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Behind the Smut Slam guidelines

SMUT SLAM NYC: Hard, at the Three of Cups, 11/29/16. Photo by Ed Barnas.

Every Smut Slam, everywhere around the world, starts with the host reading a list of guidelines. For most audience members, this will be the first time that they will have heard these guidelines, and, depending on where we’re doing the Smut Slam, some folks may not have even had any exposure to some of the things that the guidelines talk about. With that in mind, I offer you this point-by-point explanation of the Rules of Smut Slam.

No notes. Reading from notes pulls most readers away from making audience connection. And hearing something read out loud is just not as interesting to us as hearing someone dig deep and find the right words for what they are trying to say.

No costumes or props. Smut Slam is about the story, not the production value.

Only five minutes (with a one-minute grace period). Yes, we have timekeepers, and yo, stop pretending that you can’t see them when they’re waving their big glowy smartphones at you from the front row.

The story must be real and have happened to you. We want to hear about it from your point of view, situated inside the story. Anything else is being done for comedy.

Consent is key. Smut Slam stories must be about consensual sex. (If it’s not consensual, then it’s not sex.) If you aren’t sure if an experience was consensual, then err on the safe side and don’t tell us about it. (Maybe it is something to work out a trained therapist, and that is not snark.)

This is not a “kinkier than thou” competition. No one gets bonus points for having lots of people in their sex scene, or extra rigging or whatever. I added this to the guidelines after someone pointed out to me that, if the host didn’t take the time to specifically acknowledge stories involving different types and amounts of sex, then people with less experience or less kink might feel left out of an event that sometimes seemed to celebrate mostly threesomes and floggers. For this reason, also, I began diversifying my own range of sex stories, so that I could set our entry point accessibly wide.

Nor is it a comedy competition. Even trained, professional comedians can lose track of the narrative when they start going for the laughs.

You don’t always have to be the hero. Sometimes it’s okay to brag. Some sexual experiences are definitely brag-worthy! But there are other experiences, too—poignant, sad, confusing, AWKWARD—and we want to make room for all of that at Smut Slam.

IMPORTANT: Smut Slam is queer-friendly, kink- AND vanilla-friendly, fat-friendly, virgin-friendly, poly-friendly, sex-worker-friendly... we're really, really friendly. We welcome people with all types and amounts of sexual experiences. There we go, the summary. (Pro tip on "sex-worker-friendly": unless you're a sex worker yourself, any story involving the use of the word "hooker" is Not On.)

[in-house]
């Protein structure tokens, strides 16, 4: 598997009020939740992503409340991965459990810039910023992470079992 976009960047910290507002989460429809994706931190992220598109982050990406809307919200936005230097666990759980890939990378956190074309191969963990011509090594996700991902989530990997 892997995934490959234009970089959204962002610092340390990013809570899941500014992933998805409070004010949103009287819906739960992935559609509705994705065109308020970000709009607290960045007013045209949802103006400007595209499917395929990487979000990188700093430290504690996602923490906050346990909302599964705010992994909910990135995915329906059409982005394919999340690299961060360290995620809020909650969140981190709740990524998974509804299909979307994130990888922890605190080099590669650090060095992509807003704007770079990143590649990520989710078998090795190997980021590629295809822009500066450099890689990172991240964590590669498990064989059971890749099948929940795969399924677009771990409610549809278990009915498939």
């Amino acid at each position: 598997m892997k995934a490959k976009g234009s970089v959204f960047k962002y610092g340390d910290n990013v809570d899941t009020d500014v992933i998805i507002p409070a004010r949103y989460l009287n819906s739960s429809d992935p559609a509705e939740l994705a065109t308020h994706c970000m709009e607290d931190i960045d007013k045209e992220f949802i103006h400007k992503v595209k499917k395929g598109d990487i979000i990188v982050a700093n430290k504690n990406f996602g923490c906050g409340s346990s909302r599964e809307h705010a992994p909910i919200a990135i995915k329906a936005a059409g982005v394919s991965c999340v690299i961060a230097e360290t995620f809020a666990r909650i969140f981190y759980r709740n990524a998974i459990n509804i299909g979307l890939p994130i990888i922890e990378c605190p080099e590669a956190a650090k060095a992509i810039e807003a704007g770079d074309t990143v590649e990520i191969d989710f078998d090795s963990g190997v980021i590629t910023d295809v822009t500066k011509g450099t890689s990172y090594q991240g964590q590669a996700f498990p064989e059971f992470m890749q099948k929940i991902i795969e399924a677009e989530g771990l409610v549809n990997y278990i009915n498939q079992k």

We DO NOT welcome stories involving racism, sexism, homophobia, transphobia or any other kind of discrimination, objectification, or fetishization. This bit is most often where tellers trip up. Sometimes they talk about a particular race or gender in a trophy sort of way: “I’ve never had sex with a black person” or “I’ve always wanted to have sex with a trans woman”. Occasionally someone will bring up someone’s race repeatedly, when it has nothing to do with the story; we've also heard that whole “surprise trans” narrative, which is a horrible reminder about what often precedes a transphobic assault, IT'S HORRIBLE, DON’T BRING THAT NARRATIVE TO SMUT SLAM. Again, we ask our tellers to think about the real story they want to tell. If something comes up that goes against this particular portion of the guidelines, it's not a catastrophe: we 'll just have a gentle conversation from the mic afterward, not to scold or shame, but to reaffirm our intent to create an inclusive, welcoming space.

There are even a few guidelines for the audience!

No interrupting. Smut Slams can feel so intimate that I understand the urge to start conversations with the teller in the middle of a story, but hold onto that until intermission: the person at the mic is the one who gets to talk. I have had judges violate this rule, GAH. (Only once.)

No heckling. Supportive hoots and hollering are fine, in moderation. Remember, the teller is being timed! Save your biggest displays of approval for the end.

No necking in the front row. We can SEE you, and it’s distracting!

Finally, and most importantly: What happens in Smut Slam stays in Smut Slam. If it’s not your story, it’s not your story to tell. This makes Smut Slam open mics really difficult to review—even journalists must abide—and it makes it hard for audience members to go back and tell their friends how awesome it was, because they can’t really give any examples of stories, other than their own. Tough.

Smut Slams must remain safer places than the world outside the doors. We must be able to control our own stories, and where they go.

*****

Between Smut Slam and my sex-aware theatre, I've got my hands full and sometimes I struggle. You can smooth my way a little by becoming a patron of mine over on Patreon, and demonstrating your love for the intimate, challenging, necessary work that I do.

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